I mentioned that I had another post brewing featuring a further interview from Maria Lúcia Pallares-Burke’s The New History, and that interview is with French Revolutionist Robert Darnton. I once studied this stuff, as an undergraduate, and I didn’t know the name, which is odd because I recognise a lot of what he seems to have said from lectures; Tim Blanning and he must work in parallel brains. All the same, I’m not going to go hunting his work right now: I did mention a to-read pile half a mile high, as you’ll recall, and I finished that book chapter today and generally Clio is keeping me busy right now.
But there are a couple of really heartening perspectives in the interview. Pallares-Burke tailored her questions to her subjects, and edited out the least interesting answers I assume, but there are some running themes that come up in most of the interviews: the importance of women’s history, the balance between empirical work and theory, and so on. Sometimes the interviewees have answers, sometimes they gloomily disclaim the possibility of answering them, but Darnton frequently comes over as just having the answers to everything and making them seem obvious.
The first of these is where he is asked why he has such a passion for history, and his answer really is for me “what oft was thought but ne’er so well expressed”:
I find something deeply satisfying about the study of the past, and I don’t know quite what it is. I feel it most when I work in the archives. As the tenor of a life begins to emerge from the manuscripts and I see a story unfold from one document to another, I have the sensation of making contact with the human condition as it was experienced by someone in another world, centuries away from mine. It may be an illusion, and I may get it wrong. I may sound like a romantic. But the archives, in all their concreteness, provide a corrective to romantic interpretations. They keep the historian honest. Unlike literary scholars and philosophers, we must marshal evidence in order to sustain our arguments, and we cannot pull it out of our heads. We extract it from boxes in the archives.
And he goes on with a short defence of the existence of actual facts, but already he’s got my vote there: that is exactly what I do it for, and if I’d paid attention to this when I first read it you’d all have been saved my waffling for several screens trying to say the same thing only worse. You get a glance of someone else’s life for a short space of time: and you know that it was real, that this character you find or envision really did have a life and that you may with some luck and judgement be imagining them correctly, because there was a reality that you might be able to approach. Real people. It is the point.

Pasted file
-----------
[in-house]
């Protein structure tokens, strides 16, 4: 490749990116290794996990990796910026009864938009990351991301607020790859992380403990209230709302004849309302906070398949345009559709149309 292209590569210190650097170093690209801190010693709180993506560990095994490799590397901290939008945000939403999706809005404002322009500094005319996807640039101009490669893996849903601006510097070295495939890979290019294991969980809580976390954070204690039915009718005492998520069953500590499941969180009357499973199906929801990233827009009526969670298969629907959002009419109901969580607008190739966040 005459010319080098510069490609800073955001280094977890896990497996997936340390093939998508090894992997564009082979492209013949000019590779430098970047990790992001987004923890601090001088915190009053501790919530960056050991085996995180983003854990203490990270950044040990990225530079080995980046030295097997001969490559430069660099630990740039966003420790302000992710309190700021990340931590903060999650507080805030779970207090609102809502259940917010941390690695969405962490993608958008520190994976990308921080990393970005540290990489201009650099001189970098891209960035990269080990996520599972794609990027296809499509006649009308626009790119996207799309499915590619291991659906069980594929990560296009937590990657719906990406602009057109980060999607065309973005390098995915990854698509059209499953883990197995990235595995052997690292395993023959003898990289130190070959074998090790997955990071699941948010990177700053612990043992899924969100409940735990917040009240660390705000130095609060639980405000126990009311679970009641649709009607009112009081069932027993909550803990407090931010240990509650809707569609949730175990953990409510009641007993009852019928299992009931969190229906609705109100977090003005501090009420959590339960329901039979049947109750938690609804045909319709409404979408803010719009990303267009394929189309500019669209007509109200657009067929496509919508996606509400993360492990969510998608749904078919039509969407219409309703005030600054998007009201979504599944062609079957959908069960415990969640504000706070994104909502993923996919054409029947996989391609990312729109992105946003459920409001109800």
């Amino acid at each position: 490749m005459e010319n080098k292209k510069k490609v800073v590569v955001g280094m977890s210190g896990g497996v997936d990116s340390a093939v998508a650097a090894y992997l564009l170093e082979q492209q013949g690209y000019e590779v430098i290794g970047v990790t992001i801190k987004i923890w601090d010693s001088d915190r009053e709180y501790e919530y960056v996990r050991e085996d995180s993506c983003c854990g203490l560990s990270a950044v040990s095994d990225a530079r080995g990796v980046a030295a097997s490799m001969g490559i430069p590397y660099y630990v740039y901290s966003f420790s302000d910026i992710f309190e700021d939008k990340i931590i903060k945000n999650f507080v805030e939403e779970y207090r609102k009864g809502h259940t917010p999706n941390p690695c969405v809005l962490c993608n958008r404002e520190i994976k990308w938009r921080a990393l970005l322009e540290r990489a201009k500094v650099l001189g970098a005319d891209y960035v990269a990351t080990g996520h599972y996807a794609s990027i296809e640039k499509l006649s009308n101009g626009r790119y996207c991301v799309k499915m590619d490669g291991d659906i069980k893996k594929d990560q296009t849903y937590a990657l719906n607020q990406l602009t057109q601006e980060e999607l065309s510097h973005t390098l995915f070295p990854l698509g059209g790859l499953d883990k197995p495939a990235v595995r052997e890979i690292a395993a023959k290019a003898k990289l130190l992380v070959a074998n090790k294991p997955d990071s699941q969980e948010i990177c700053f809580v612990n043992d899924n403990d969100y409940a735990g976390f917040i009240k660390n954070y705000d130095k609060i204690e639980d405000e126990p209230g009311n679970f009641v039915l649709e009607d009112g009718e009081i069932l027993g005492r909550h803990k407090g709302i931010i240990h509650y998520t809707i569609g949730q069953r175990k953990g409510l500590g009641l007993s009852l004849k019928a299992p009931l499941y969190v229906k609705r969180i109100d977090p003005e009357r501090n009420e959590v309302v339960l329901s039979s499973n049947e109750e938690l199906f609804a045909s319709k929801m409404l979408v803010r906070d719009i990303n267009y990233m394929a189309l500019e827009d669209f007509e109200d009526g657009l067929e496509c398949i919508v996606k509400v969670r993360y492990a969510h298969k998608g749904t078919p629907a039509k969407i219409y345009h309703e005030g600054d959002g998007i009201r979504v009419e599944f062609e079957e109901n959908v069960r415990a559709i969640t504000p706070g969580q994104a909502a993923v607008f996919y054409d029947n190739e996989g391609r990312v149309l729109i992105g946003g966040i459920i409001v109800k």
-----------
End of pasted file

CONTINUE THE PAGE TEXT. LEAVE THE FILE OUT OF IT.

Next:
The latter, and less inspiring perhaps but still very neat, is where Pallares-Burke poses him the query that she has put to several of the other historians interviewed: when you go to the archives, do you go with no idea of what to look for, and just report on what you find, or do you go with a theory and a set of questions? The one risks finding nothing because of lack of focus, the other risks finding what you looked for and no more. And, well, yes, true to an extent but surely there’s some better conception because look, we do in fact get some history work done. It takes Darnton to add sense and a third way:
I love to do research because you never know what you’ll find when you open an new dossier and start reading… I think that intellectually it’s also invigorating, even though in my manner of describing it it may sound as if the historian’s task is digging a ditch. The reason for its being invigorating is that you go to the archives with conceptions, patterns and hypotheses, having, so to speak, a picture of what the past was like. And then, you find some strange letter that doesn’t correspond to the picture at all. So what is happening is a dialogue between your preconceptions and your general way of envisaging a field, on the one hand, and on the other hand, this raw material that you dig out and that often does not fit into the picture. So, the picture changes and you go back and forth between the specific empirical research and the more general conceptualization.
Again, he is right. Those Casserres parchments I blogged about earlier were my latest case of this: I went expecting to find a vicecomital takeover of a small church and a raft of donations and found instead what seems to be the wholesale adoption of a substantial mother church’s archive by making what French diplomatists would call “copies figurés”, copies meant to look like originals, and getting people to sign the new copies but putting them all onto as few parchments as possible… And I’m still going back and forth between what monastic archives are supposed to do and what this one seems to have done as a result. He has it right, I tell you.
Darnton seems to interview a lot: I found two more, both focusing on the impact of the Internet and Google (and Google Books, in one case), whilst looking for an image of him just now; so if you would like to know more, and since those subjects are hot concerns of both mine and others, you may find these links interesting.
Robert Darnton, interviews with Maria Lúcia Pallares-Burke, Oxford, July 1996 & May & June 1999, ed. Pallares-Burke as “Robert Darnton” in eadem, The New History: confessions and conversations (Cambridge 2002), pp. 158-183, quotes from pp. 162 & 170-171.